As expected, the FCC issued updated proposals regarding a three-tiered access and spectrum-sharing model for the 3.5 GHz band, with a flexible approach now being proposed for the priority access tier that could include auctioned licenses under certain conditions.
The FCC is reportedly prepared to set aside channel 37 as well as other spectrum located throughout the 600 MHz band for unlicensed wireless broadband use.
Sprint MVNO Scratch Wireless is developing a version of its Wi-Fi-centric service specifically for cable operators that want to leverage Wi-Fi so they can compete against cellular carriers.
Time Warner Cable confirmed its rollout out of "TWCWiFi-Passpoint," a national Wi-Fi network that includes Hotspot 2.0 technology on most of its public access points as well as upgraded encryption.
Competition in the 802.11ac Wi-Fi arena continues ramping up, with Quantenna, Broadcom and Qualcomm each announcing new generations of chipsets with improved data performance and network capacity. However, the rivals are taking different tacks to achieve those performance gains.
Ruckus Wireless' new Smart Wi-Fi Access Management Service (SAMS) shifts local network infrastructure--such as WLAN controllers, authentication servers, captive portals, advertising engines and content filtering--into the cloud, a move the company claims will enable businesses to more quickly and easily roll out public Wi-Fi hotspots.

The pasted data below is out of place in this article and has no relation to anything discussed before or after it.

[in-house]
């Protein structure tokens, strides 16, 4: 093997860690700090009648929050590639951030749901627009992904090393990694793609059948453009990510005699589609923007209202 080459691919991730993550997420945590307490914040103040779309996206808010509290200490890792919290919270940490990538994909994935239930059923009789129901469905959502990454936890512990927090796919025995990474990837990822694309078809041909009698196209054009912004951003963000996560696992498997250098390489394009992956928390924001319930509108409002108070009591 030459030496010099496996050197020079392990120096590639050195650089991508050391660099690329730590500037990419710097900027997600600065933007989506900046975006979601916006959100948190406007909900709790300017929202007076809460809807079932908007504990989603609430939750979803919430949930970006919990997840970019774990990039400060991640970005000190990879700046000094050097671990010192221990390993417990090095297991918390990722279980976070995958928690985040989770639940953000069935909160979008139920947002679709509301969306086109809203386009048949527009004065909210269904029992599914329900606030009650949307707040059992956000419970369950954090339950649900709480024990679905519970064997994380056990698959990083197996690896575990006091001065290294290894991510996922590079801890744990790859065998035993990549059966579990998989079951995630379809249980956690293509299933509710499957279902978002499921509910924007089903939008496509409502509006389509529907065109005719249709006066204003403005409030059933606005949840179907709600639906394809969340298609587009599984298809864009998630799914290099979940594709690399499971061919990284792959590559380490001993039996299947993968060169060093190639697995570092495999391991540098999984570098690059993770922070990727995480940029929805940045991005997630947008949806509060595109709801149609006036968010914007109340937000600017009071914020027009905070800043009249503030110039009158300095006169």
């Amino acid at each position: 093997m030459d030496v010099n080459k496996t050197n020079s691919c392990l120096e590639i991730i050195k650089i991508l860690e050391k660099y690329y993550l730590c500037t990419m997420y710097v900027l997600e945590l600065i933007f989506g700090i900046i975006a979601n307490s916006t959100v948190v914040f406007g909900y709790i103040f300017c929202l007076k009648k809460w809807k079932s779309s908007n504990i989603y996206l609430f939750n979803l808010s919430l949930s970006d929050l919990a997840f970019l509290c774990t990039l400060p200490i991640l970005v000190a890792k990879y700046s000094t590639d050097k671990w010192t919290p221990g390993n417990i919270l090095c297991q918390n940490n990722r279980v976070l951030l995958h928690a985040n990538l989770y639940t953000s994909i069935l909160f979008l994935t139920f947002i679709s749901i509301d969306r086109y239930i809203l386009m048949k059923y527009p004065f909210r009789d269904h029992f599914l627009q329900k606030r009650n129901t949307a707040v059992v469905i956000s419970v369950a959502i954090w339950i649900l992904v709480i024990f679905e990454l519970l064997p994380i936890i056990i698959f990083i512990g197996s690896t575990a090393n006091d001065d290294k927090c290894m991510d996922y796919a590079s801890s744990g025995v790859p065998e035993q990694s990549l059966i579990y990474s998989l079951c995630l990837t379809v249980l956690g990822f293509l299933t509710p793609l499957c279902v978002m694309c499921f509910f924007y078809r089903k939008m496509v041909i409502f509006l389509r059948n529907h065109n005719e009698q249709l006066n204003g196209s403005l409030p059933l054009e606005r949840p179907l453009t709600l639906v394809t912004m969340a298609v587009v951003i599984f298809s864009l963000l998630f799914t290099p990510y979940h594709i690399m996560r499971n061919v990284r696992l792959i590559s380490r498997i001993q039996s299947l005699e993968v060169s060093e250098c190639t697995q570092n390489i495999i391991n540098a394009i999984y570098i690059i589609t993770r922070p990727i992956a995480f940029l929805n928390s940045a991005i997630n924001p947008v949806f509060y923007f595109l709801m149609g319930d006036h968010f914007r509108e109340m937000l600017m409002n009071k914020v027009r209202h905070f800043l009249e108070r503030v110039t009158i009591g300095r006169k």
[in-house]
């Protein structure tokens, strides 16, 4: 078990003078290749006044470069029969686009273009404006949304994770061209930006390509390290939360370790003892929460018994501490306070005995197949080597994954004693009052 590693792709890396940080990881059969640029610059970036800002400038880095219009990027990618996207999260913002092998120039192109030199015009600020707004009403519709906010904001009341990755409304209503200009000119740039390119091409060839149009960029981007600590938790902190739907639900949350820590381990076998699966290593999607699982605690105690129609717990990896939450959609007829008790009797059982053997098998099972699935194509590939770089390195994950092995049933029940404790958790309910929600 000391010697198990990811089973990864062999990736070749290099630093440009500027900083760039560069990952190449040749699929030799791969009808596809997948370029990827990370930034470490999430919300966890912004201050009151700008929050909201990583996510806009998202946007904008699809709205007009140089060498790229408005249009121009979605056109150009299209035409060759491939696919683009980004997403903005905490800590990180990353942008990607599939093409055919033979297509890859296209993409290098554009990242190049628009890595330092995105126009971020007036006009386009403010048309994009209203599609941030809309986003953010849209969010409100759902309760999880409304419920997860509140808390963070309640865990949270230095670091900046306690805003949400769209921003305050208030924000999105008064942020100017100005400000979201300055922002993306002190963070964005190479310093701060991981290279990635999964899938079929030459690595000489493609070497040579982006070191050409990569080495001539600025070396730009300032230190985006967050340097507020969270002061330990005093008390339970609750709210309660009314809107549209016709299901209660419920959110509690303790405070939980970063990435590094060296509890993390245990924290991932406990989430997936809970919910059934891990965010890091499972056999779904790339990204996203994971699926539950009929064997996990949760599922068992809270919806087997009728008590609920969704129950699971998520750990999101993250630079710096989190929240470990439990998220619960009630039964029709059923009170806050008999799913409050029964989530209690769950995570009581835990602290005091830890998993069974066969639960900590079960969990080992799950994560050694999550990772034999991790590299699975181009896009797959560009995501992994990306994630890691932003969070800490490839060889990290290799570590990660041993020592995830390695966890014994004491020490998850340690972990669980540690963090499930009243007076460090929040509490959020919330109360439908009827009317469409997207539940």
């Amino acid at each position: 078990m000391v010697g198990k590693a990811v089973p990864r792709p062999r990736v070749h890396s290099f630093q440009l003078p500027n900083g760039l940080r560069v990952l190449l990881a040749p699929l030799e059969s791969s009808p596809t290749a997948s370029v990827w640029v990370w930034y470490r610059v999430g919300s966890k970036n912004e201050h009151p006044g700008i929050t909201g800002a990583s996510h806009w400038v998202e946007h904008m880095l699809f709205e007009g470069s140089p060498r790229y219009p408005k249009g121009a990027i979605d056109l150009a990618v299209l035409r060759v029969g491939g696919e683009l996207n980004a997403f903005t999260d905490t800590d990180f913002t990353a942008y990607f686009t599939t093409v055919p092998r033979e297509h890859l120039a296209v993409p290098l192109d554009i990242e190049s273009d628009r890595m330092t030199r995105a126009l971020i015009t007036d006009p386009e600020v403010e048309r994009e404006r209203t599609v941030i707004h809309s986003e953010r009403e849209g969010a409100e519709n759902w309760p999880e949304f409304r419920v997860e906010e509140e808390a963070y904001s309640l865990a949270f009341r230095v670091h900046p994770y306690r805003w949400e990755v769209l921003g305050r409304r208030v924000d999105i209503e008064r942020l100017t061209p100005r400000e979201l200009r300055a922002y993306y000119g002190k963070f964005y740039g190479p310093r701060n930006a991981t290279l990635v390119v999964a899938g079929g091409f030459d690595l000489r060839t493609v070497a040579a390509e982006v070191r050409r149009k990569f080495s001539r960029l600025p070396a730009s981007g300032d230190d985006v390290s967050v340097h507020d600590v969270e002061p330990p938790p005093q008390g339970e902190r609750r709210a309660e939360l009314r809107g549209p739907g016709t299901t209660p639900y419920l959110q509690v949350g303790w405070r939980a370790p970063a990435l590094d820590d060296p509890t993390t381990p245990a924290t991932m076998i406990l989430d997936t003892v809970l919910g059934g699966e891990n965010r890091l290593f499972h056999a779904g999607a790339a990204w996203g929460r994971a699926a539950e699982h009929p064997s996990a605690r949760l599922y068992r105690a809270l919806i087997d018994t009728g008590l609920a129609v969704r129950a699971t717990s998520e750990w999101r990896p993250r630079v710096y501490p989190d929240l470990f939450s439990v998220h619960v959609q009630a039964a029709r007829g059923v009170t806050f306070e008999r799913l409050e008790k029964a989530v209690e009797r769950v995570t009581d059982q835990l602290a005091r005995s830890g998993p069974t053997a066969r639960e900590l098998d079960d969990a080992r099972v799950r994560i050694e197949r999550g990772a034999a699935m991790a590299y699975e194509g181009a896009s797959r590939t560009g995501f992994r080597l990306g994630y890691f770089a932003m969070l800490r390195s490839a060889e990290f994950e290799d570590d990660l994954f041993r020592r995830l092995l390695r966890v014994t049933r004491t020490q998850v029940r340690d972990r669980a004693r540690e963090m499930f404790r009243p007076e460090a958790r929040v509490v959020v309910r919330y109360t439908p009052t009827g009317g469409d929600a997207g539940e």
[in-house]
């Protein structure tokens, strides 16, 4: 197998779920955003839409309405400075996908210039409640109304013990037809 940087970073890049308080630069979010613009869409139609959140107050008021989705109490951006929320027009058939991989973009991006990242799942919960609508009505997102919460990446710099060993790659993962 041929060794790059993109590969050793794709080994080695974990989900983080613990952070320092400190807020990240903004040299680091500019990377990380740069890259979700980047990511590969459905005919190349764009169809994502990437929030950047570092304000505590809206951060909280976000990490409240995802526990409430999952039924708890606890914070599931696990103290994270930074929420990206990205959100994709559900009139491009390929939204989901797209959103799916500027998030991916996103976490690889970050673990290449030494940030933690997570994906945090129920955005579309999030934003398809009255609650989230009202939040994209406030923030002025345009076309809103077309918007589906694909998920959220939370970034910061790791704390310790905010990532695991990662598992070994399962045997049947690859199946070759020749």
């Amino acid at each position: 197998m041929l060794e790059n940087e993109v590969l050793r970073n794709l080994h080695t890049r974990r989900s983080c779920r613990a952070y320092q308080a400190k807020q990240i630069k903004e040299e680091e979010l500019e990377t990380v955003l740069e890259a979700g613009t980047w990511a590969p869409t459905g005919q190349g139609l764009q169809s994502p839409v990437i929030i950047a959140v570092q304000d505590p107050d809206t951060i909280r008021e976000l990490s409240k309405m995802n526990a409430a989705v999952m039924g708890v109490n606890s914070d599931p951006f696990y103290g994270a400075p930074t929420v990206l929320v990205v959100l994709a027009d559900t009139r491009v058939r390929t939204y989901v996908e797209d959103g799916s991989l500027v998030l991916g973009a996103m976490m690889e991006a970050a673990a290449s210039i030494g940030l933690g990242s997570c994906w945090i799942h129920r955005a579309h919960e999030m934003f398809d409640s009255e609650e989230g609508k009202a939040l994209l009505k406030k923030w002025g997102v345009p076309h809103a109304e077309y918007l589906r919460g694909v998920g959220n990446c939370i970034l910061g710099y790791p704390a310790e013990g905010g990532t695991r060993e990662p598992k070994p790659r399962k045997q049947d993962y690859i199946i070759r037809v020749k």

The head of True-Grit Wireless, who has taken over patents that originally belonged to a geo-location services company formed in the 1990s, is searching for a way forward to leverage that intellectual property.
Qualcomm added its voice to a growing chorus of companies and individuals urging the FCC to open the 10 GHz- 10.5 GHz band for wireless communications. Further, Qualcomm urged the FCC to use Authorized Shared Access technology to allow the spectrum to be shared with licensed mobile operations when and where incumbents are not operating.
Comcast is planning to add Hotspot 2.0 technology to its growing, Xfinity-branded public Wi-Fi network, further evidence that the cable operator plans to leverage Wi-Fi as a way to sell service to smartphone and tablet customers--and thereby potentially cutting into a business currently dominated by wireless carriers like AT&T Mobility and Verizon Wireless.
When Samsung announced its Galaxy S5 smartphone in February during the 2014 Mobile World Congress trade show, one of the device's highly touted features was the download booster, which bonds Wi-Fi and LTE simultaneously to accelerate the download of large files. However, the feature is absent from AT&T's recently released version of the device and is also not being offered in variants offered by Sprint or Verizon Wireless.